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Harvard Commentaries
35320
Harvard Commentaries
Reviewed by the Faculty of Harvard Medical School


Man to Man Man to Man
 

Low-Back Pain


January 24, 2013

By Harvey B. Simon M.D.

Harvard Medical School


If your back aches, you're not alone. In fact, 70% to 80% of American men will experience low back pain. Back pain is the fourth most common reason people seek medical care. And it's also expensive, running up a tab of over $50 billion annually in the United States.

Back aches are common, painful, and expensive — but they're rarely serious. Half the episodes resolve in less than a week, and three-quarters are gone in a month.

If you've found a way to live with your back, don't change a thing. But if you need more help, here are some practical answers to common questions.

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The Normal Back

Like every part of the human body, the back is complex. Your "backbone," of course, is not a bone at all but a column of 24 individual bones, the vertebrae. These bones are separated by intervertebral discs, which act as shock absorbers. Each disc has a soft core surrounded by a capsule of fibrous tissue. Nerve roots run out from the spinal cord, passing between the vertebrae. These spinal nerves transmit the commands responsible for muscle movement, and they carry back the signals of sensation.

A group of sturdy ligaments holds the vertebrae together, and strong muscles run along the sides of the spinal column to provide additional support. The abdominal, pelvic, and hip muscles help maintain the normal curvature of the back and support a share of the body's weight.

What Causes Back Pain?

There are almost as many explanations for back pain as there are backs. The most common reasons are:

  • Muscle spasms and strains
  • Bulging discs
  • Pinched nerves
  • Sciatica
  • Arthritis

Poor posture, tight muscles and abnormal alignment of the spine follow closely behind. More serious problems, such as osteoporosis, compression fractures, tumors and infections are much less common. And truth be told, in most cases, the exact cause of back pain remains a mystery.

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When Is Back Pain Serious?

Pain is always serious to the person suffering, but it doesn't necessarily indicate a major medical problem. Whether your pain is severe or mild, it calls for medical evaluation and care when you have any of these warning signs:

  • Pain that started before age 20 or after age 55
  • A recent major trauma, such as a motor vehicle accident, fall, or severe sport injury
  • Pain that radiates down a leg, particularly if accompanied by:
    • Numbness or loss of sensation
    • Weakness or loss of muscular strength
    • Impaired bowel or bladder control
  • Pain that is constant and does not vary with motion
  • Pain in the upper back or chest
  • Pain that increases at night or when lying down
  • An unexplained fever of 101° or more
  • An unexplained weight loss of 10 pounds or more
  • A previous diagnosis of cancer or another major illness
  • Use of steroids or other drugs that block the immune system
  • A history of drug abuse

You should see a doctor without delay if you have any of these warning symptoms. But if you have garden-variety back pain, you may be able to handle it on you own.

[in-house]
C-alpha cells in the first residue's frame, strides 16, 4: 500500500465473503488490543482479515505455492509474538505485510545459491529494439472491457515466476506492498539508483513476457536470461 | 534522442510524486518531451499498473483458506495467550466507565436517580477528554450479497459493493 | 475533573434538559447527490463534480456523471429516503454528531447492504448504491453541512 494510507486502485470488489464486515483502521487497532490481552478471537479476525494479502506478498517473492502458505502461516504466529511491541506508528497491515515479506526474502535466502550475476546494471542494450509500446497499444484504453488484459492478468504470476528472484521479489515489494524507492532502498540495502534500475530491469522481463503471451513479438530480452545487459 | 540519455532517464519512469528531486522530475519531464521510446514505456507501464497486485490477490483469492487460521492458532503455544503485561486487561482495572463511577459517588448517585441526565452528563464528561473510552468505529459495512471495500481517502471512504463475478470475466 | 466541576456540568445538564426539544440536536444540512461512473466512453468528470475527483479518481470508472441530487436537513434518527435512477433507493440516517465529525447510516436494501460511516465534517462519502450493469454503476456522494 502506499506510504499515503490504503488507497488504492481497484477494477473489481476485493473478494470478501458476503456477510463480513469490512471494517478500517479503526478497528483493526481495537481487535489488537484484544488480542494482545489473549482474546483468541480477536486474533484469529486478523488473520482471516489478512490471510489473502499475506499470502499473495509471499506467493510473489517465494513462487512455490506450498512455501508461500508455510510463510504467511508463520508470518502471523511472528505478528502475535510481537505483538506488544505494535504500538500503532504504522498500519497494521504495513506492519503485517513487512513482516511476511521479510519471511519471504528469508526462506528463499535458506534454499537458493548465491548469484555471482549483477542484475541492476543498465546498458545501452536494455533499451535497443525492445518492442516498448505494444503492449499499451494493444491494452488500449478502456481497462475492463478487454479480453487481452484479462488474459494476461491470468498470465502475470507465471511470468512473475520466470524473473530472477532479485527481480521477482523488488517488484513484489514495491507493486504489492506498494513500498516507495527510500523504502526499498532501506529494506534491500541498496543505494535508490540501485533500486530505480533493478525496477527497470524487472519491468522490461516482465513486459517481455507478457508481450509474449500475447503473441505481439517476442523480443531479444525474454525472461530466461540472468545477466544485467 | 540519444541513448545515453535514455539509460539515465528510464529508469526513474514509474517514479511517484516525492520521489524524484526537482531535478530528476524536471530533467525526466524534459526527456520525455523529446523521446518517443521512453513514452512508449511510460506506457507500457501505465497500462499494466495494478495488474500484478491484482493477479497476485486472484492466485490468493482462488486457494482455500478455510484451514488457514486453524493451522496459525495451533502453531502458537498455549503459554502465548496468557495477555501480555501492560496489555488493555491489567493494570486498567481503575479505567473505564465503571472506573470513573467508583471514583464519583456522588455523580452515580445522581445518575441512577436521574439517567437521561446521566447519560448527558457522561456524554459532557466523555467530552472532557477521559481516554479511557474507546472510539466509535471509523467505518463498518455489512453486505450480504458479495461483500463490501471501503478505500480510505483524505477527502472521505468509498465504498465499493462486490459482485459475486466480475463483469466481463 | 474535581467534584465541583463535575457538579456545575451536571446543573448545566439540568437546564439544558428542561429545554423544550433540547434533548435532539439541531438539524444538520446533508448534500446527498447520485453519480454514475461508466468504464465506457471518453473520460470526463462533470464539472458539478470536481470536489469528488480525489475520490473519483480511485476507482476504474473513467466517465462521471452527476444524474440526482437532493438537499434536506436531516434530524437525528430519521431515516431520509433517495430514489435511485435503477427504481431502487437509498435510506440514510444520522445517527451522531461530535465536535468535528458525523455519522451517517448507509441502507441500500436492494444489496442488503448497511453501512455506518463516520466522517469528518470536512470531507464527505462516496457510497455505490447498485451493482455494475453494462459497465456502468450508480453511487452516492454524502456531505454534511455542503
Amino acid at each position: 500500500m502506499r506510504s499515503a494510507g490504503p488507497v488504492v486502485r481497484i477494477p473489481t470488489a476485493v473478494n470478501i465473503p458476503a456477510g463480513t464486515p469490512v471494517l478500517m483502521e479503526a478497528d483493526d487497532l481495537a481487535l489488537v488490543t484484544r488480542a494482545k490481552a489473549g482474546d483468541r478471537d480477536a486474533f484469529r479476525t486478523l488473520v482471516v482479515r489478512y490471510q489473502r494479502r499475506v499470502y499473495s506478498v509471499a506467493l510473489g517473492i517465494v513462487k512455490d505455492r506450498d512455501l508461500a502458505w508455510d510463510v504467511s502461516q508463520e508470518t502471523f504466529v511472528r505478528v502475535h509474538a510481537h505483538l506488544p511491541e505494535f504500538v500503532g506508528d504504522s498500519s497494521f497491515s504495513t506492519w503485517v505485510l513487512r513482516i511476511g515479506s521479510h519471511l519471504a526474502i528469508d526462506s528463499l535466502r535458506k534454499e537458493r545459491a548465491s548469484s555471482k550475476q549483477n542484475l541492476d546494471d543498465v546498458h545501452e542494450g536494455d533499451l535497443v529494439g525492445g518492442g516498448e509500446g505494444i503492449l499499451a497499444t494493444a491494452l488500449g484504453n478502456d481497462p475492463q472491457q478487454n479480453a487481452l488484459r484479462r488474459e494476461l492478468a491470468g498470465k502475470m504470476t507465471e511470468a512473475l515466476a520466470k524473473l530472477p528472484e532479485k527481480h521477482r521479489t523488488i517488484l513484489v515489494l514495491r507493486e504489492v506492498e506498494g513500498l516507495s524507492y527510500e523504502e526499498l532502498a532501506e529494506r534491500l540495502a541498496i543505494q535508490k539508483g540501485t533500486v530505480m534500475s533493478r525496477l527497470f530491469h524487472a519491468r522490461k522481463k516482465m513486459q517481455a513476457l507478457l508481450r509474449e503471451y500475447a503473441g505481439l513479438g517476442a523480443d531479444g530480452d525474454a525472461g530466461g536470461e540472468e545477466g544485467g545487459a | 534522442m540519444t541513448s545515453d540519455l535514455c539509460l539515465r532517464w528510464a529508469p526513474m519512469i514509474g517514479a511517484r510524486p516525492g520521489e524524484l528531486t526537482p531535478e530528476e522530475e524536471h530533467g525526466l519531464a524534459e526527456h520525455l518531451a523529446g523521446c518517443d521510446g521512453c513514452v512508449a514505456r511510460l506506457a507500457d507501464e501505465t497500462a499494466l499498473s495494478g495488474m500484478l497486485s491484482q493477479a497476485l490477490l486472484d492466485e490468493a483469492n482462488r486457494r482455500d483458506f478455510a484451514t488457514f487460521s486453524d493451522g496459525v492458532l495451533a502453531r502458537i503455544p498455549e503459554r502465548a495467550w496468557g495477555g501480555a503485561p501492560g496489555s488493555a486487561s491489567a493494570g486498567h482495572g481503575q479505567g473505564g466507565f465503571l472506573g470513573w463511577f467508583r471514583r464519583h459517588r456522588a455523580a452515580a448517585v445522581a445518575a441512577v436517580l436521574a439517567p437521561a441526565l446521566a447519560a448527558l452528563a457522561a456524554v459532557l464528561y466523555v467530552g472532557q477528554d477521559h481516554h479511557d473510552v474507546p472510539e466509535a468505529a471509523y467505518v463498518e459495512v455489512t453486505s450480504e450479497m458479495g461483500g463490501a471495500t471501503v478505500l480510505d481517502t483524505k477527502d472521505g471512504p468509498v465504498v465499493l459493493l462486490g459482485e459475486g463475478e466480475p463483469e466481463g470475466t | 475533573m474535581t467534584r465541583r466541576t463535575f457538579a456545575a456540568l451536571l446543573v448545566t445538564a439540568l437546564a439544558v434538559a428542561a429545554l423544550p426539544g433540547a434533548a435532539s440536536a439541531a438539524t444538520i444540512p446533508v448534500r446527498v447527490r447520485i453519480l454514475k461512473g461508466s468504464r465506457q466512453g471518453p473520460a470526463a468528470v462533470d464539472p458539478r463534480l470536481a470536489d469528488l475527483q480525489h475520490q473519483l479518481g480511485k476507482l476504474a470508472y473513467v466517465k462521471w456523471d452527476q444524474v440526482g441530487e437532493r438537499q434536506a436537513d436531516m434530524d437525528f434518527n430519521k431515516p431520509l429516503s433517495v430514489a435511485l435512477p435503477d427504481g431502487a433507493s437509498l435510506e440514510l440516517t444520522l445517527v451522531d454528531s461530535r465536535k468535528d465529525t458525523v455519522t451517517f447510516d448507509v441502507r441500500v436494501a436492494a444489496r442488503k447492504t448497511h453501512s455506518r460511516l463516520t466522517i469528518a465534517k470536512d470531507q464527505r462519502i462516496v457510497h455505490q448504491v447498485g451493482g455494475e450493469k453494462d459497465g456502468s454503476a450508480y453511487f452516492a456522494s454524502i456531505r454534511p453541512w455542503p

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Should I ...

  • ...stay in bed? You may have to rest in bed while your pain is at its worst, but get up as soon as you can. Staying down won't speed your recovery, and it's bad for overall health. Use common sense. Be as active as your pain will allow, but don't push too hard. Avoid heavy lifting, bending and twisting, and prolonged sitting. When you rest, lie on a firm surface, such as a good mattress, a mattress with a bed board under it or the floor. Use a heating pad if it makes you feel better. Pick a chair with good low-back support. As you improve, spend less time resting, and more time standing and walking.
  • ...do back exercises? Back exercises are not helpful for acute low-back pain. But after you recover, they may help you prevent future episodes. Although there is little scientific proof of efficacy, it's reasonable to start exercises two to three weeks after your back feels better.
  • ...see a doctor? If you have any of the warning symptoms listed above, the answer is yes. For ordinary back pain, however, the choice is yours. It's certainly reasonable to begin by taking care of yourself. But if your pain persists for four to six weeks, you should see your primary care doctor. Unusual or difficult conditions may require an orthopedist, neurologist or neurosurgeon.

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Can Medication Help?

Medication won't speed recovery, but it can take the edge off the pain and help you get up and around. For ordinary low-back pain, you can treat yourself with non-prescription drugs. Use only what's necessary. Start with a simple pain reliever like acetaminophen. It's not as strong as some other medications, but it has fewer side effects. Don't take more than 1,000 milligrams four times a day. (Exceeding 4,000 milligrams (4 grams) in 24 hours can injure the liver.)

Most doctors recommend a nonsteroidal anti-inflammatory medication (NSAID) as the next treatment. You can try a non-prescription product such as aspirin, ibuprofen or naproxen, or you can ask for one of the many prescription NSAIDs. Stronger prescription painkillers and narcotics are rarely needed. If you have intense muscle spasms, your doctor may prescribe a muscle relaxant, such as diazepam, cylobenzaprine, carisoprodol, or methocarbamol. Finally, an anti-seizure medication, such as gabapentin, may help relieve the nerve pain from sciatica; doctors can prescribe it for this purpose even though the U.S. Food and Drug Administration (FDA) has not approved it for this use.

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What About...